Thus, Serenity's recommendations for your queries are as follows:

1. Rebalance your portfolio once a year, but as little as possible - either by reinvesting dividends and other income, or by rearranging the stocks themselves.
Maintain a fixed percentage of your investments in each eligible stock - not exceeding 10% in each Defensive grade stock, 5% in each Enterprising grade stock or 3% in each NCAV stock.

2. Buffett has said his "favorite holding period is forever". But that does not mean he holds all his investments forever. There are also practical limitations to regularly turning over a portfolio the size of Buffett's.
But for regular investors, one of the greatest advantages stocks offer over other instruments - in addition to the highest average returns - is their liquidity. So do sell stocks that have overshot their Graham price, and invest in other eligible ones.
Rebalancing your portfolio a little once a year does not violate the "acquire and hold" principle Graham mentions above. You will not be relying blindly on price movements for your profits, but rather on the stock's inherent business performance - and the resulting market corrections.

Buffett once said "Lethargy, bordering on sloth should remain the cornerstone of an investment style."
No one could have put it better.
Manage your portfolio as you would manage any other large investment, by buying it carefully and then keeping it for as long as there is nothing better to invest in.

Serenity's picture

Thank you so much,

Thank you so much, kcourten.

It was very kind of you to post Serenity's reply as well.
Please feel free to contact Support anytime if you have any other questions.

Again, it's a pleasure having you on Serenity!

Great article Serenity, by

Great article Serenity, by the way is there a similar study for ETF's?

Serenity's picture

Thank you for posting your

Thank you for posting your comment here, rusoloco!

Serenity specializes in stocks. An online search doesn't bring up any quantitative study of ETFs with a similar level of detail by anyone else.
Sorry for not being able to help you on this.

But if you have the Book Value and EPS for an index or a fund, you can derive its Graham Number and Enterprising Price.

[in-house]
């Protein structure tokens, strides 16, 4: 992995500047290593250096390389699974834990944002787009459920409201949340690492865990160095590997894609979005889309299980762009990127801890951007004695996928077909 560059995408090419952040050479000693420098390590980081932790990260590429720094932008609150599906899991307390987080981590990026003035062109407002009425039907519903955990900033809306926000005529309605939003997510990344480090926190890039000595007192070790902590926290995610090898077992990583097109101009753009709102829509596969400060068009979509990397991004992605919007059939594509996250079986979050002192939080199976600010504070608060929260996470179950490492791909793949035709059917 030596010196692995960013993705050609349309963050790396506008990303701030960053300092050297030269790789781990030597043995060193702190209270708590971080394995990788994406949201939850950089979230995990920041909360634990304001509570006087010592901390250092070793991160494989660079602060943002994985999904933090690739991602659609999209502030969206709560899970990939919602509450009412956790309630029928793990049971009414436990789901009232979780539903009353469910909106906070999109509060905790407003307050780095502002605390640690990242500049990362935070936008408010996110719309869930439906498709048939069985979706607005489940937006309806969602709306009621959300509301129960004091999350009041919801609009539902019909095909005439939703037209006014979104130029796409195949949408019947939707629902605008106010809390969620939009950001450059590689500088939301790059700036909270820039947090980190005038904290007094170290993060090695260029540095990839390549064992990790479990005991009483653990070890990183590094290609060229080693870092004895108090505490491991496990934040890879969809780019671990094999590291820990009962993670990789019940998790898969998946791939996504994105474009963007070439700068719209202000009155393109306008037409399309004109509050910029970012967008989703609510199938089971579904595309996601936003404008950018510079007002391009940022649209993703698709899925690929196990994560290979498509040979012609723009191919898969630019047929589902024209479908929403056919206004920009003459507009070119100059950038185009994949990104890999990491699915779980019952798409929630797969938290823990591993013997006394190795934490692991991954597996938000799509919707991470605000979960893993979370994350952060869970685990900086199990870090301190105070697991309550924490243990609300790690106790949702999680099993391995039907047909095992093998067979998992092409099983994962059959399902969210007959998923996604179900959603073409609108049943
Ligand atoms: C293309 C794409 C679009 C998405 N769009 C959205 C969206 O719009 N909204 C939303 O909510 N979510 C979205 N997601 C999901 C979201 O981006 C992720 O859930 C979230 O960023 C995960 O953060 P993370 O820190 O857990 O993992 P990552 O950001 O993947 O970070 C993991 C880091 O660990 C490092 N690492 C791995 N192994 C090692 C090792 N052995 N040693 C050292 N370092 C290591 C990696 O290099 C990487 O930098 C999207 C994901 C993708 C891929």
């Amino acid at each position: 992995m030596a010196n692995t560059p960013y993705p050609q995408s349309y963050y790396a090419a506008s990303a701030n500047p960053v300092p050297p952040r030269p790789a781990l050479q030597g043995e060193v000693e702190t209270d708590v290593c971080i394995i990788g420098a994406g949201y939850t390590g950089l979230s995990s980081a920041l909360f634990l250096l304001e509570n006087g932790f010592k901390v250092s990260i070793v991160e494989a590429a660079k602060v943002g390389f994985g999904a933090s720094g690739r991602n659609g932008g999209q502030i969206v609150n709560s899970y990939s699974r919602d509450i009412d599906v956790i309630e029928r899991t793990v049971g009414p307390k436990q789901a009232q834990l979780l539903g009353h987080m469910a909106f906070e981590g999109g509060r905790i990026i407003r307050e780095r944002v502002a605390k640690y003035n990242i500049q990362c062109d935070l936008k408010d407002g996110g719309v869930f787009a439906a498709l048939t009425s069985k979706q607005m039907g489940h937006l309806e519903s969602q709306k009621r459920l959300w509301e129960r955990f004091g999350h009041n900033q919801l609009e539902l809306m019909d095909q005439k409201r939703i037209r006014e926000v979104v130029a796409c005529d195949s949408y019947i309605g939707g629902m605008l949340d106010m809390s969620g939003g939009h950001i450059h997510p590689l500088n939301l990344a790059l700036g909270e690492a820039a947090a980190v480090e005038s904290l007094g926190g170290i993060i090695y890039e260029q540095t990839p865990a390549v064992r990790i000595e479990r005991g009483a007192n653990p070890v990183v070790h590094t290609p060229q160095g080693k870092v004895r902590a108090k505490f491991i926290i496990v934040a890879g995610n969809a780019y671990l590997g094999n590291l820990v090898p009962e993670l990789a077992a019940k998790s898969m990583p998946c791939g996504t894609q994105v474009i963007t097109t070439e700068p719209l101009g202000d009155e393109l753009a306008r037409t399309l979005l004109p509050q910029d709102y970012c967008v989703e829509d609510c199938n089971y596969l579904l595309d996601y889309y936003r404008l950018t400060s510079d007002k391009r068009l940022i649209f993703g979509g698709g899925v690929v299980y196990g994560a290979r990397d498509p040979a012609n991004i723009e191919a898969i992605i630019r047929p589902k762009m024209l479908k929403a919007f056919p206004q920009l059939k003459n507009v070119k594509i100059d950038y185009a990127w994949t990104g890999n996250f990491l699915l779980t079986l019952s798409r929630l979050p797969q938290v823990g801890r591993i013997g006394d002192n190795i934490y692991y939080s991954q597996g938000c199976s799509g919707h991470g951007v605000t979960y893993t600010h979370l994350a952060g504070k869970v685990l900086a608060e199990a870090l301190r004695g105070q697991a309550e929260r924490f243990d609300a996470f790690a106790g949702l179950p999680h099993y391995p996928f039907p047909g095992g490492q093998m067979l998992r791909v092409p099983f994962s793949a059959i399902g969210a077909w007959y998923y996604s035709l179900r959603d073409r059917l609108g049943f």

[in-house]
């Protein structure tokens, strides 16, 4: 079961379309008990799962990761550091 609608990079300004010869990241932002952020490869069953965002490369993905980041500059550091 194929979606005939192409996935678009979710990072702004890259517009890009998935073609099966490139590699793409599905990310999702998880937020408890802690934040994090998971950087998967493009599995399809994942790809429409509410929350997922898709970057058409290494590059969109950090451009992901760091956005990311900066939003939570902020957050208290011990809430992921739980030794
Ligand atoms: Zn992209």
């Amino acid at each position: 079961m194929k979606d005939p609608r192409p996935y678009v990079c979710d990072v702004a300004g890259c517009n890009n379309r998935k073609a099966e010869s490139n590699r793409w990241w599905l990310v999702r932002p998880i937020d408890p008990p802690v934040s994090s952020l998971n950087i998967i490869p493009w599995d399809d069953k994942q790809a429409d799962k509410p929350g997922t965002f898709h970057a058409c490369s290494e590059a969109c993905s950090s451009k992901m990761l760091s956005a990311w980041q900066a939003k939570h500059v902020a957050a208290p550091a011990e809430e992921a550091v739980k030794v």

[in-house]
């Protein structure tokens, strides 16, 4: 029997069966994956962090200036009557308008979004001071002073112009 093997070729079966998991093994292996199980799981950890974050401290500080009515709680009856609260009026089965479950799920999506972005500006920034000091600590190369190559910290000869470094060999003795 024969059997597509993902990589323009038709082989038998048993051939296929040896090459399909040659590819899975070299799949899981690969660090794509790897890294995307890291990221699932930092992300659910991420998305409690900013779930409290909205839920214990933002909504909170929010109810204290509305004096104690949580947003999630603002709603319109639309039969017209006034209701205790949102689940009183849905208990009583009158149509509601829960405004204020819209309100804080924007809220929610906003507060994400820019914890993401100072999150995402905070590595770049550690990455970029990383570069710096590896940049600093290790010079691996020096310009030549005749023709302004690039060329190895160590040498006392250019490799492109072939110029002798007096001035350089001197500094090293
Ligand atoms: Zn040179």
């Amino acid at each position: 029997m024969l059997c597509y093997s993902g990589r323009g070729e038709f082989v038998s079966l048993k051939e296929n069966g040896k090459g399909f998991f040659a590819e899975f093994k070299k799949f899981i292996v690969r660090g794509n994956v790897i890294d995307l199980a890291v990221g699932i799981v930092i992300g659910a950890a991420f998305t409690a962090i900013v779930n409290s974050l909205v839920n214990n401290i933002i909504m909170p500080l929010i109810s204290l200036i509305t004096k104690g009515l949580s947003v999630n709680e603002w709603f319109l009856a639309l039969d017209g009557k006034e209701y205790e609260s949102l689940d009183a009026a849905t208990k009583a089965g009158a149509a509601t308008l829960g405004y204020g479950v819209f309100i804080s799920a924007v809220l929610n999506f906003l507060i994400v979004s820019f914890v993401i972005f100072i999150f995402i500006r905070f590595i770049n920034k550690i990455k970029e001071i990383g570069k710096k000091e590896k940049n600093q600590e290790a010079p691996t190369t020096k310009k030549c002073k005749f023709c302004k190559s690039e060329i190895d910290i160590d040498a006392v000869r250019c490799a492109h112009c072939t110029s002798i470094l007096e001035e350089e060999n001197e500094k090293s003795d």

For example, here's a partial Graham analysis for the S&P 500.
http://www.serenitystocks.com/stock/us/gspc

In fact, if you have all the required data, you can do a complete Graham analysis for an index or a fund too.
But on the whole, it seems easier to find all the required data for a stock.

Thanks

Serenity,
Thanks for writing this article and sharing your site! Definitely thought provoking. I will be doing research using your site in the next few weeks.
--Mike

A Great Service for the "little guy"

"Thanks Serenity for another great article and your service. I am especially grateful you folks do all these hard calculations. I do not have a background in finance and accounting, but am slowly educating myself. I refer to the classic text often, but find it somewhat intimidating at times. Thanks too for coaching us on the best ways to think about using the results of the analysis. I have started off with the low effort approach, and use it to confirm the recommendations of my full service broker. I know there will be critics of full service brokers, but my wife and I are in our maximum earnings years with busy careers, and frankly don't have this kind of time. Thanks again for your service, and I am a regular follower of your articles and website. Best wishes for much success!!"

Serenity's picture

Thank you for your comment

Thank you for your comment and for posting it here, Timmy Murphy!

Graham usually selected stocks unpopular with other analysts. The reason Graham - and his followers like Buffett - do better than others is that they follow strategies that others don't.

If you have any doubts on using the screeners, please feel free to ask in the forums or contact Support directly.

--
Serenity Stocks

Thank you for comprehensive

Thank you for comprehensive view of Graham method of investing. My question is how do you determine when it is time to sell a defensive grade stock from the Strategy 2 portfolio?

Serenity's picture

Thank you for visiting

Thank you for visiting Serenity, Zviad!

Warren Buffett once said "our favorite holding period is forever".
The general idea is to buy and hold stocks of great companies for long term investment, instead of attempting to profit from random market fluctuations.

So the short answer to your question is "keep the stock as long as there is nothing better to put your money in".

Once the stock exceeds Graham's maximum price, and there are other stocks that are now Graham approved, you can transfer your money to these new Graham stocks.
The market usually takes some time to correct itself. So you will not typically need to do such reorganization more often than once a year.

--
Regards,
Serenity Support

Serenity's picture

Hello Anonymous, Welcome to

Hello Anonymous,

Welcome to Serenity!

Serenity does not support sector-wise screening at the present time.
If it proves to be of definite use to investors, such a feature could be considered for a future release.

But Graham's criteria are so extensive that very few of the 4000+ listed companies clear them anyway.
Graham himself did not believe in differentiating by sectors either!
(Notice how his extremely elaborate stock selection criteria completely ignore sectors)

Also, from the Introduction to The Intelligent Investor:
"It has long been the prevalent view that the art of successful investment lies first in the choice of those industries that are most likely to grow in the future and then in identifying the most promising companies in these industries...... The author did not follow this approach in his financial career as fund manager, and he cannot offer either specific counsel or much encouragement to those who may wish to try it."